The Epistemology of Indicative Conditionals: Formal and Empirical Approaches

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Cambridge University Press, 2016 - Computers - 220 pages
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Conditionals are sentences of the form 'If A, then B', and they play a central role in scientific, logical, and everyday reasoning. They have been in the philosophical limelight for centuries, and more recently, they have been receiving attention from psychologists, linguists, and computer scientists. In spite of this, many key questions concerning conditionals remain unanswered. While most of the work on conditionals has addressed semantical questions - questions about the truth conditions of conditionals - this book focuses on the main epistemological questions that conditionals give rise to, such as: what are the probabilities of conditionals? When is a conditional acceptable or assertable? What do we learn when we receive new conditional information? In answering these questions, this book combines the formal tools of logic and probability theory with the experimental approach of cognitive psychology. It will be of interest to students and researchers in logic, epistemology, and psychology of reasoning.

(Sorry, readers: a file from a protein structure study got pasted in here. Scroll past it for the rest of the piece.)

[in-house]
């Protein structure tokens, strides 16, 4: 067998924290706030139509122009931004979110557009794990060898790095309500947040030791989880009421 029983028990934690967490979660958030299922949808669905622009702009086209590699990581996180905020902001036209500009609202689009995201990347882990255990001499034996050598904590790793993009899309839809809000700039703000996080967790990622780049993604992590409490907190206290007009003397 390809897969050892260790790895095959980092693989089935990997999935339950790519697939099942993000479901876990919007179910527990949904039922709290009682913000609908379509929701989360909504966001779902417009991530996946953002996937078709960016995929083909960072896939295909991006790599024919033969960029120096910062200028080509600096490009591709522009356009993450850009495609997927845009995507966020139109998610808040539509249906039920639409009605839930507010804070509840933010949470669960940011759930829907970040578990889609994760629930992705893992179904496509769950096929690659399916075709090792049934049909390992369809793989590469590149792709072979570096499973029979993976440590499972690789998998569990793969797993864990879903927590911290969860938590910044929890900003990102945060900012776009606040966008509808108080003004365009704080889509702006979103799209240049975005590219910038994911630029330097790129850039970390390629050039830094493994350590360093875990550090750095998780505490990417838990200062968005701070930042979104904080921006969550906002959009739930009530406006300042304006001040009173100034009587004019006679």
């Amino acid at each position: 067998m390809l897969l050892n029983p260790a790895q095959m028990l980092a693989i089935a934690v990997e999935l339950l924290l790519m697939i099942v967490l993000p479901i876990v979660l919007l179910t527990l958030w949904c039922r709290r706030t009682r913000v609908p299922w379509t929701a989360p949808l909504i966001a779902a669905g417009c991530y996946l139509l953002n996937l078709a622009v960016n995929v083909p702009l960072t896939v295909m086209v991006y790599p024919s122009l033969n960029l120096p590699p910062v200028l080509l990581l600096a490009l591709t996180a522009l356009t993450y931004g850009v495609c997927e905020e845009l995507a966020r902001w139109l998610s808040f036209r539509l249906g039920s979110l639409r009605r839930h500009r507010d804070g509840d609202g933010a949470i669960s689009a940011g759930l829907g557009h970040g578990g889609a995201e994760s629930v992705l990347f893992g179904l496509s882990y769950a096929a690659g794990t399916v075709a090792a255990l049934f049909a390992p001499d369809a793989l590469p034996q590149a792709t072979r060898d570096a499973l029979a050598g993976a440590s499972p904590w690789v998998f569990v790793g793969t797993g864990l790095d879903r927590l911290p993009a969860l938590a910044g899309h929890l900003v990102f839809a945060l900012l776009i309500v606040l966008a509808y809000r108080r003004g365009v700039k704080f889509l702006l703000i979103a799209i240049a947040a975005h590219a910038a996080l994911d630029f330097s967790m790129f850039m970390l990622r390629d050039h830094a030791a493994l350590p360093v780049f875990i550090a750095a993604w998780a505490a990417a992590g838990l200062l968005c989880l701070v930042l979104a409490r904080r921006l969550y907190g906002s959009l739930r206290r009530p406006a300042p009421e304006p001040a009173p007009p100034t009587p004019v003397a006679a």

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Contents

Agenda
1
Semantics
29
Probability
64
Acceptability
91
Closure
123
Updating
150
Progress?
173
A PPENDICES
179
B Survey experiment materials
196
Index
213
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About the author (2016)

Igor Douven is Directeur de Recherche at Sciences, normes, décision, Université Paris-Sorbonne.